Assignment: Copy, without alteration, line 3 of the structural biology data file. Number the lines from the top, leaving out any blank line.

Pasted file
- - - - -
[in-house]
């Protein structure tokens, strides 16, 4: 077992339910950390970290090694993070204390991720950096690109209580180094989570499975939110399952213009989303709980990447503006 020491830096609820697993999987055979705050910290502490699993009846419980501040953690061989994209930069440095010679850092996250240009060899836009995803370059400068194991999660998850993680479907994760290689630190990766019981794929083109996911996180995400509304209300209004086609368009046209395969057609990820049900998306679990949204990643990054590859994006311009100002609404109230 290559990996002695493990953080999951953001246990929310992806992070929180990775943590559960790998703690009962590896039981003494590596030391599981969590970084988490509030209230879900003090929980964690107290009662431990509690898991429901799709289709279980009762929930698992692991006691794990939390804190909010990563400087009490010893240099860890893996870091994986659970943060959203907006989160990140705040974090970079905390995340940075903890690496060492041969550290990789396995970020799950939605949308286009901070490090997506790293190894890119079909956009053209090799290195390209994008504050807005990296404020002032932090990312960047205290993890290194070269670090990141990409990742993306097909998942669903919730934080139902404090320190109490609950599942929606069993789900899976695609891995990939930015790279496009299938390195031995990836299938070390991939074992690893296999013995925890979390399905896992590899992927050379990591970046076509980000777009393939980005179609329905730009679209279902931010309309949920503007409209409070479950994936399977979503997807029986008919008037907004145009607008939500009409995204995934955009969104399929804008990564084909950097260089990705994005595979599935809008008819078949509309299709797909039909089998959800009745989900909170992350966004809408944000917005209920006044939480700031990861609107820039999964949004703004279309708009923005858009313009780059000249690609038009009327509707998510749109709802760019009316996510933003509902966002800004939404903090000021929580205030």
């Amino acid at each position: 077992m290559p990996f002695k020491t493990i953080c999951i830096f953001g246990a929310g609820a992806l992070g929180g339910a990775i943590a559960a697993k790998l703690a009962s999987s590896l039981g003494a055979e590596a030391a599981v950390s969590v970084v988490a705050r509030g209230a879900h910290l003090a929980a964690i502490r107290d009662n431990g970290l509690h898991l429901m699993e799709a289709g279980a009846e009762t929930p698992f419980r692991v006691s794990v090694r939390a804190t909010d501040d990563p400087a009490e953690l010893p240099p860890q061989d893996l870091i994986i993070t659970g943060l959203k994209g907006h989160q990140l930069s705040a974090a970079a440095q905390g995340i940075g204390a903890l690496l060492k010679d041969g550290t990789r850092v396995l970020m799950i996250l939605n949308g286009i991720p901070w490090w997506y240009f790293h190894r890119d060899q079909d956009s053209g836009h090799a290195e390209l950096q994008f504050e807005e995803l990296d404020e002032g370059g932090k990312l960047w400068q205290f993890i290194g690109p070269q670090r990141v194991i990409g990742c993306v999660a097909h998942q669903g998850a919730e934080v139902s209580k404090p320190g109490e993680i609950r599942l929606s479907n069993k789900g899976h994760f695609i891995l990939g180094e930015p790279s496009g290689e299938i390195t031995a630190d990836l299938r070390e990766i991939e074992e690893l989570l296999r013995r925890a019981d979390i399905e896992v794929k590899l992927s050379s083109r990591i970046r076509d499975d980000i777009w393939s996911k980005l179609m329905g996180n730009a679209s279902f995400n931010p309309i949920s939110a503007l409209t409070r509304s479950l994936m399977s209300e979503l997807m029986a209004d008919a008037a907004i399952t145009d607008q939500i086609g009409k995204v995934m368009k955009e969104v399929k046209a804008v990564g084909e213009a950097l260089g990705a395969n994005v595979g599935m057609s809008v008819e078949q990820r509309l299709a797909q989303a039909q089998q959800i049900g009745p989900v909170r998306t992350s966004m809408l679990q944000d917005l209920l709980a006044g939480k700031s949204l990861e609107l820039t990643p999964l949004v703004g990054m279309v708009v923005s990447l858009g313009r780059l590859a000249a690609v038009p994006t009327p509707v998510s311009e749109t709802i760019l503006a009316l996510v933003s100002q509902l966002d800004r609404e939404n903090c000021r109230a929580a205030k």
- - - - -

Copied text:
């Amino acid at each position: 077992m290559p990996f002695k020491t493990i953080c999951i830096f953001g246990a929310g609820a992806l992070g929180g339910a990775i943590a559960a697993k790998l703690a009962s999987s590896l039981g003494a055979e590596a030391a599981v950390s969590v970084v988490a705050r509030g209230a879900h910290l003090a929980a964690i502490r107290d009662n431990g970290l509690h898991l429901m699993e799709a289709g279980a009846e009762t929930p698992f419980r692991v006691s794990v090694r939390a804190t909010d501040d990563p400087a009490e953690l010893p240099p860890q061989d893996l870091i994986i993070t659970g943060l959203k994209g907006h989160q990140l930069s705040a974090a970079a440095q905390g995340i940075g204390a903890l690496l060492k010679d041969g550290t990789r850092v396995l970020m799950i996250l939605n949308g286009i991720p901070w490090w997506y240009f790293h190894r890119d060899q079909d956009s053209g836009h090799a290195e390209l950096q994008f504050e807005e995803l990296d404020e002032g370059g932090k990312l960047w400068q205290f993890i290194g690109p070269q670090r990141v194991i990409g990742c993306v999660a097909h998942q669903g998850a919730e934080v139902s209580k404090p320190g109490e993680i609950r599942l929606s479907n069993k789900g899976h994760f695609i891995l990939g180094e930015p790279s496009g290689e299938i390195t031995a630190d990836l299938r070390e990766i991939e074992e690893l989570l296999r013995r925890a019981d979390i399905e896992v794929k590899l992927s050379s083109r990591i970046r076509d499975d980000i777009w393939s996911k980005l179609m329905g996180n730009a679209s279902f995400n931010p309309i949920s939110a503007l409209t409070r509304s479950l994936m399977s209300e979503l997807m029986a209004d008919a008037a907004i399952t145009d607008q939500i086609g009409k995204v995934m368009k955009e969104v399929k046209a804008v990564g084909e213009a950097l260089g990705a395969n994005v595979g599935m057609s809008v008819e078949q990820r509309l299709a797909q989303a039909q089998q959800i049900g009745p989900v909170r998306t992350s966004m809408l679990q944000d917005l209920l709980a006044g939480k700031s949204l990861e609107l820039t990643p999964l949004v703004g990054m279309v708009v923005s990447l858009g313009r780059l590859a000249a690609v038009p994006t009327p509707v998510s311009e749109t709802i760019l503006a009316l996510v933003s100002q509902l966002d800004r609404e939404n903090c000021r109230a929580a205030k």